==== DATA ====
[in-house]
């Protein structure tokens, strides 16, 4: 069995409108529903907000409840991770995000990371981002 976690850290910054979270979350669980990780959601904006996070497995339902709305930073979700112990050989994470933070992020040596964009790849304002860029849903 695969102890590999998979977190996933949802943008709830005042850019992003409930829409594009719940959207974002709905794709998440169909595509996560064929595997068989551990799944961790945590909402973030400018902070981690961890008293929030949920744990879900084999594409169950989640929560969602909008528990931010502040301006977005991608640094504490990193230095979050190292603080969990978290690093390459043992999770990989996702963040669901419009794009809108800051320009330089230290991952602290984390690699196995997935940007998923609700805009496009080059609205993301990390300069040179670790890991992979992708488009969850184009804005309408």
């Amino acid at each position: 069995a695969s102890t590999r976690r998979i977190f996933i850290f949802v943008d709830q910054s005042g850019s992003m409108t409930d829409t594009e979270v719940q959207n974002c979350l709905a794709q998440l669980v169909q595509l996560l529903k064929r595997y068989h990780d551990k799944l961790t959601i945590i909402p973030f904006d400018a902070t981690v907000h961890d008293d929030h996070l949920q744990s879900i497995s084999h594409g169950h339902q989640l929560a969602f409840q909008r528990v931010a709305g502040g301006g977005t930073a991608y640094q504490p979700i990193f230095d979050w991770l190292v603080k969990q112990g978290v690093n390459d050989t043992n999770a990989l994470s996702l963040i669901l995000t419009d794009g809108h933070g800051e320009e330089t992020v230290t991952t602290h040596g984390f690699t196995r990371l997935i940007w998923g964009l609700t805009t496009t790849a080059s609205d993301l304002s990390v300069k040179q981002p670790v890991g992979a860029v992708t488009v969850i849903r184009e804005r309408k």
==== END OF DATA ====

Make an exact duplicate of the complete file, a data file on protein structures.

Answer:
[in-house]
């Protein structure tokens, strides 16, 4: 069995409108529903907000409840991770995000990371981002 976690850290910054979270979350669980990780959601904006996070497995339902709305930073979700112990050989994470933070992020040596964009790849304002860029849903 695969102890590999998979977190996933949802943008709830005042850019992003409930829409594009719940959207974002709905794709998440169909595509996560064929595997068989551990799944961790945590909402973030400018902070981690961890008293929030949920744990879900084999594409169950989640929560969602909008528990931010502040301006977005991608640094504490990193230095979050190292603080969990978290690093390459043992999770990989996702963040669901419009794009809108800051320009330089230290991952602290984390690699196995997935940007998923609700805009496009080059609205993301990390300069040179670790890991992979992708488009969850184009804005309408």
């Amino acid at each position: 069995a695969s102890t590999r976690r998979i977190f996933i850290f949802v943008d709830q910054s005042g850019s992003m409108t409930d829409t594009e979270v719940q959207n974002c979350l709905a794709q998440l669980v169909q595509l996560l529903k064929r595997y068989h990780d551990k799944l961790t959601i945590i909402p973030f904006d400018a902070t981690v907000h961890d008293d929030h996070l949920q744990s879900i497995s084999h594409g169950h339902q989640l929560a969602f409840q909008r528990v931010a709305g502040g301006g977005t930073a991608y640094q504490p979700i990193f230095d979050w991770l190292v603080k969990q112990g978290v690093n390459d050989t043992n999770a990989l994470s996702l963040i669901l995000t419009d794009g809108h933070g800051e320009e330089t992020v230290t991952t602290h040596g984390f690699t196995r990371l997935i940007w998923g964009l609700t805009t496009t790849a080059s609205d993301l304002s990390v300069k040179q981002p670790v890991g992979a860029v992708t488009v969850i849903r184009e804005r309408k």